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. Last Updated: 07/27/2016

Picture Emerges of How They Did It

Two weeks after the Dubrovka theater was seized, officials have given no clear answers to how dozens of Chechen militants snuck into Moscow, how they delivered arms and explosives to the city and where they stayed while preparing their attack.

Moscow police and the Federal Security Service have not given out any information officially, saying Moscow prosecutors are in charge of the investigation. The Moscow city prosecutor's office has refused to disclose details of the investigation.

Official releases about the number of people who participated in the Oct. 23 raid, who were killed in the storming and detained by special services have changed constantly.

According to the latest information, there were 41 hostage-takers, 19 of them women, and all were killed by Alpha troops who stormed the theater.

"As of today, investigators have no information that any of the terrorists was left alive and escaped," a spokesman for the Prosecutor General's Office told Interfax on Tuesday.

Initially, three suspected hostage-takers were reported detained inside the theater when it was stormed on Oct. 26. It was not clear whether they died or were released.

Yana Neserkhoyeva, a Chechen woman who went to see "Nord Ost" on Oct. 23 and was detained after she spoke Chechen in a hospital where she was delivered unconscious, was released Tuesday evening, Interfax said, citing Moscow prosecutors.

Meanwhile, Moscow prosecutors have charged one suspected accomplice, a man accused of serving as the hostage-takers' informer and updating them about developments from outside the theater, NTV reported Tuesday, citing the Prosecutor General's Office.

Two other suspected accomplices have been released because no evidence against them could be found, Interfax said, also citing the prosecutor's office.

Despite the silence of investigators, it is possible to construct a coherent picture of events by piecing together the comments of officials like Moscow Mayor Yury Luzhkov, the words of hostage-takers and other Chechen separatists, and information leaked by law enforcement officials.

Movsar Barayev, the nephew of a notorious Chechen warlord who himself is on Russia's wanted list, came to Moscow by train from the southern city of Mineralniye Vody to lead the hostage-taking attack, Luzhkov said on TV-Center television last week, citing special services.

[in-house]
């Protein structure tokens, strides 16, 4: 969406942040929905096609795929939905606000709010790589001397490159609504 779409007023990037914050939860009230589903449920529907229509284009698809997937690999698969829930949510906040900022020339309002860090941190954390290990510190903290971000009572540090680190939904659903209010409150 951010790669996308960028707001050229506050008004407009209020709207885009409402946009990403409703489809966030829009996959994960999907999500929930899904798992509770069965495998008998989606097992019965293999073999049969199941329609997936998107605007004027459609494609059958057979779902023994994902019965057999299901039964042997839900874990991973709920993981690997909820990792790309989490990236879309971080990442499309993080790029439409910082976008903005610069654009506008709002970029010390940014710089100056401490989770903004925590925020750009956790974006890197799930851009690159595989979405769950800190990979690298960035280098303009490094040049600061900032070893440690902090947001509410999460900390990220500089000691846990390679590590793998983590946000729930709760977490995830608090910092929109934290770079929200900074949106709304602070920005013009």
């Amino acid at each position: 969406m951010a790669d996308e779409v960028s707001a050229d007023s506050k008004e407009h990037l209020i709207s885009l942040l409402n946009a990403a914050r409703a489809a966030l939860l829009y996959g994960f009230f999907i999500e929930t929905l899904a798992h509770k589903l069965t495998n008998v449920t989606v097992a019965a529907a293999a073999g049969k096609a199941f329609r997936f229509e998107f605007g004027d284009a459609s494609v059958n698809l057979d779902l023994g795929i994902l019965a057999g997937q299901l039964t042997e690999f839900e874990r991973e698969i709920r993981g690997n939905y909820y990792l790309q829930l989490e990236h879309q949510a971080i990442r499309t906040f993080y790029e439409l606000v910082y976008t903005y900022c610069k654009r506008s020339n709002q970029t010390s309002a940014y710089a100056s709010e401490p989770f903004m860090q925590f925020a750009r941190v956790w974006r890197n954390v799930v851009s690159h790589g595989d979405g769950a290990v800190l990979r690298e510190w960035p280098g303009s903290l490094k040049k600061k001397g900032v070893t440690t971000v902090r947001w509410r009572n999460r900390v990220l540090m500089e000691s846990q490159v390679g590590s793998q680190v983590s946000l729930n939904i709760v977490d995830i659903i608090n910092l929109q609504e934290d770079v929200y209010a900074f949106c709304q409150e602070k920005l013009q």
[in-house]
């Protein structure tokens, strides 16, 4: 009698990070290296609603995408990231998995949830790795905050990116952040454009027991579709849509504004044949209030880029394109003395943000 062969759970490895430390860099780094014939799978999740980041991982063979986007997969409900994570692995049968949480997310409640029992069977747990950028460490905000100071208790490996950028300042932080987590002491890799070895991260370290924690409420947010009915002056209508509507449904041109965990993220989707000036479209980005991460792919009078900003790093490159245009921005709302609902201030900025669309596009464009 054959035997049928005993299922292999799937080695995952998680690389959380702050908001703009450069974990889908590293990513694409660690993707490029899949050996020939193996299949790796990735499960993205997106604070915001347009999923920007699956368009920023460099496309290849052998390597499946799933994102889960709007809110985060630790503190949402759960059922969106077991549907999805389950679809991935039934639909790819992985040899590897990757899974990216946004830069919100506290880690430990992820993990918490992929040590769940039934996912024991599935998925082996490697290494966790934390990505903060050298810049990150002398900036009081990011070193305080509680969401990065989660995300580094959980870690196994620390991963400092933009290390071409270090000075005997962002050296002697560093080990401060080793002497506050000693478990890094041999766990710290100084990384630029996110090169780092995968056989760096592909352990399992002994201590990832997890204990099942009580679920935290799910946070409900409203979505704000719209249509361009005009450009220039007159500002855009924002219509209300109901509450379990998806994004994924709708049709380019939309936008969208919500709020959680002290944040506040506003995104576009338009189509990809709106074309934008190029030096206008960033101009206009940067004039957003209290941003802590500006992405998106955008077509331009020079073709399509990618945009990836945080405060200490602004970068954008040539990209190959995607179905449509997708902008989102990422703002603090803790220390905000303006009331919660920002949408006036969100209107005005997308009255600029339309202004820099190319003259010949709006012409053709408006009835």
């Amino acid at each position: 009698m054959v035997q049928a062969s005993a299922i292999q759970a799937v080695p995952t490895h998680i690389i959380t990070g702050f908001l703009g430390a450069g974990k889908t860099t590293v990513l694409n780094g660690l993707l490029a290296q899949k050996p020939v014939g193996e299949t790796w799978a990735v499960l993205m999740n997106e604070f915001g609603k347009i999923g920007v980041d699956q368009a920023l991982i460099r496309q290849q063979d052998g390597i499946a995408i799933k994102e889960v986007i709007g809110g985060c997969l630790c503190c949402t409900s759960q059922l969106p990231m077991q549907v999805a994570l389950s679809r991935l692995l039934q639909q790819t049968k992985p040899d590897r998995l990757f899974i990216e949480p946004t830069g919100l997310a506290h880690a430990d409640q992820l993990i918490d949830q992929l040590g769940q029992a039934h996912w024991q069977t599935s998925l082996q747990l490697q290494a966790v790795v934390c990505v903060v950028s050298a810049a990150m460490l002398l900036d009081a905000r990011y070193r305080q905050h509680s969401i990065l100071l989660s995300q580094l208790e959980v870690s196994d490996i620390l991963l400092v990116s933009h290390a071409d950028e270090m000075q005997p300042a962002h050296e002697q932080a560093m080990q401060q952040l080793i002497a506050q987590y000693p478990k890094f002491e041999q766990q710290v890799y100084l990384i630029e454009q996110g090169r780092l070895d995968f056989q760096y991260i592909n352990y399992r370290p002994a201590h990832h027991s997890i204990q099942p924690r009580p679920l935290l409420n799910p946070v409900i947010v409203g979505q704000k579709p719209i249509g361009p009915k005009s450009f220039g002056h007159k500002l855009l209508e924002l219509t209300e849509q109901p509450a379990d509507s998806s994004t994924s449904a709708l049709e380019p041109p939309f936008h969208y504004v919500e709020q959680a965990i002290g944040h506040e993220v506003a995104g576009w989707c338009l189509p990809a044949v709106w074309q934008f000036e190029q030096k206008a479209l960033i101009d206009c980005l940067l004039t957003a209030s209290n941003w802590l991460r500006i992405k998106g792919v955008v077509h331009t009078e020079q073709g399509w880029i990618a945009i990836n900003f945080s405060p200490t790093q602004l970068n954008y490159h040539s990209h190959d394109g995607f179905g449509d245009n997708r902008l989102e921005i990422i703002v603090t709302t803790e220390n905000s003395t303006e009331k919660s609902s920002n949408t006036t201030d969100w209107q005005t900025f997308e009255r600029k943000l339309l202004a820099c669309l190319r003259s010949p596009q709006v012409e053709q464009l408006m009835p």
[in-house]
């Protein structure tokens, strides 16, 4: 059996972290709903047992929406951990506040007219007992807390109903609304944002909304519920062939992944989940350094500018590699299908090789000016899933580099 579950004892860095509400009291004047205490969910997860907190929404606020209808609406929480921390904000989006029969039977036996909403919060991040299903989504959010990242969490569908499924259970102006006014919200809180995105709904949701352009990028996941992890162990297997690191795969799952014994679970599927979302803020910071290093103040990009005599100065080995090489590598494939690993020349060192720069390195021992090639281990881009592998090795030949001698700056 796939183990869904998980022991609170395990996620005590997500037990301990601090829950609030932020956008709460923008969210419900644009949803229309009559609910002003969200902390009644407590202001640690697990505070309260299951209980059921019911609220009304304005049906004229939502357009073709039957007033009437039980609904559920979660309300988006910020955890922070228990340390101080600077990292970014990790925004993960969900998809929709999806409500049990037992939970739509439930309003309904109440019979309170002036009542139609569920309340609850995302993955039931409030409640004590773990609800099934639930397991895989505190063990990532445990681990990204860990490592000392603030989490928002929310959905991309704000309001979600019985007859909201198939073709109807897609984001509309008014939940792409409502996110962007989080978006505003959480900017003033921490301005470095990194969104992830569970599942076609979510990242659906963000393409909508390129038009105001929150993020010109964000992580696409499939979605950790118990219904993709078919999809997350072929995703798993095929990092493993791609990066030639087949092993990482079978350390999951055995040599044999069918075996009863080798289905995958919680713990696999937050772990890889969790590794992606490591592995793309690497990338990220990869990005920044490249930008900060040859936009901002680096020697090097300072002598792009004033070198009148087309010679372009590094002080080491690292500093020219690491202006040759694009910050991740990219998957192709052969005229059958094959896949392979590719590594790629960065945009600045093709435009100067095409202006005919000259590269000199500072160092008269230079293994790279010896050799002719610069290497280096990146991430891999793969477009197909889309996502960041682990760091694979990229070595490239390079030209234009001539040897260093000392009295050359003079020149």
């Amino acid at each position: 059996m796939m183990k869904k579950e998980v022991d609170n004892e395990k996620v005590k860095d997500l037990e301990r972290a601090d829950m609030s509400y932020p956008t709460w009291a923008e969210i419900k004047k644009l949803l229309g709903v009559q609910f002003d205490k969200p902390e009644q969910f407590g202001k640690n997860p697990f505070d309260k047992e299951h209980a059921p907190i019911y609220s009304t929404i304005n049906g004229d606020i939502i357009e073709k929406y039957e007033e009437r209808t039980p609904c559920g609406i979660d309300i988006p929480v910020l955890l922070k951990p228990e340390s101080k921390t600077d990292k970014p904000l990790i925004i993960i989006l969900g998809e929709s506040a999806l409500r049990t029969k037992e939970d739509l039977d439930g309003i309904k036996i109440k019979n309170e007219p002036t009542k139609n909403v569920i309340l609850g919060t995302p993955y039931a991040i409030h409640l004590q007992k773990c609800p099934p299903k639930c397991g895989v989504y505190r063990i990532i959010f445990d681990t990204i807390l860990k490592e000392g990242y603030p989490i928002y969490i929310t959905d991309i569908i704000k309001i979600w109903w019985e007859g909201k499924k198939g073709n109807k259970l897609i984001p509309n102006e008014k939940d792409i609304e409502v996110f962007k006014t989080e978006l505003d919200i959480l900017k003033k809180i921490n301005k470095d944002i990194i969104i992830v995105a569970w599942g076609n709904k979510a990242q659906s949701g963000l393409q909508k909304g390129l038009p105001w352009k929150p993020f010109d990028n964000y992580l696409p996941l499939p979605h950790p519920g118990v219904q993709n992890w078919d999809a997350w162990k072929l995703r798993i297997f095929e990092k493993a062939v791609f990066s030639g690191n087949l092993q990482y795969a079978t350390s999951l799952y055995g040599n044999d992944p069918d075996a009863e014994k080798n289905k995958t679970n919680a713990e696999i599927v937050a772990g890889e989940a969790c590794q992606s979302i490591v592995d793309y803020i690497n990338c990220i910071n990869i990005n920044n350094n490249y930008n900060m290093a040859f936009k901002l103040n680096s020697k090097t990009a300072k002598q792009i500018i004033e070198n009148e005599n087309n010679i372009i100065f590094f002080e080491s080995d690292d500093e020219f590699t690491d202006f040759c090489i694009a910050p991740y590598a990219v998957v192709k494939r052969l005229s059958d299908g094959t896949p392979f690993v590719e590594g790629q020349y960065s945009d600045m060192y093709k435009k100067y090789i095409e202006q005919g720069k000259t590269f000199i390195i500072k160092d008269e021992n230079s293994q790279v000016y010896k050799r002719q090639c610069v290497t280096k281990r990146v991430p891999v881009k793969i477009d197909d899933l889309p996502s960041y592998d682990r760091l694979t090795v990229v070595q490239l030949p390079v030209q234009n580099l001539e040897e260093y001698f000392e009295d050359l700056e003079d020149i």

At least one female hostage-taker is believed to have taken the bus to Moscow in early October from the Dagestani town of Khasavyurt. Investigators reportedly found the bus ticket with the woman after she was killed.

This bus with a Dagestani license plate was reported seized by police in Moscow last week.

Another bus, a Mercedes from Chechnya, was seized by police Oct. 28 after traces of dynamite were found in the baggage compartment. Police held the 15 Chechen passengers for three days but found no evidence against them, Interfax said.

The other hostage-takers also most likely traveled to Moscow over land from various points, Luzhkov said. Anyone who flies from the North Caucasus is run through an FSB database.

Chechen warlord Shamil Basayev, in a statement posted on the rebel web site last week, said he prepared the group for the raid.

Earlier, Interfax had quoted pro-Moscow Chechen police chief Said-Selim Peshkhoyev as saying the hostage-takers were trained inside Chechnya.

The explosives -- in total, about 120 kilograms, according to the FSB -- were delivered to Moscow from Grozny by regular bus, NTV reported last week. Chechen police have detained an arms trader in Chechnya who is suspected of selling the explosives to Barayev, it said.

The hostage-takers came to Moscow from one to two months prior to the raid, Barayev's deputy Abu Bakar told an NTV crew that went inside the theater. He said they attended the musical several times to case the site.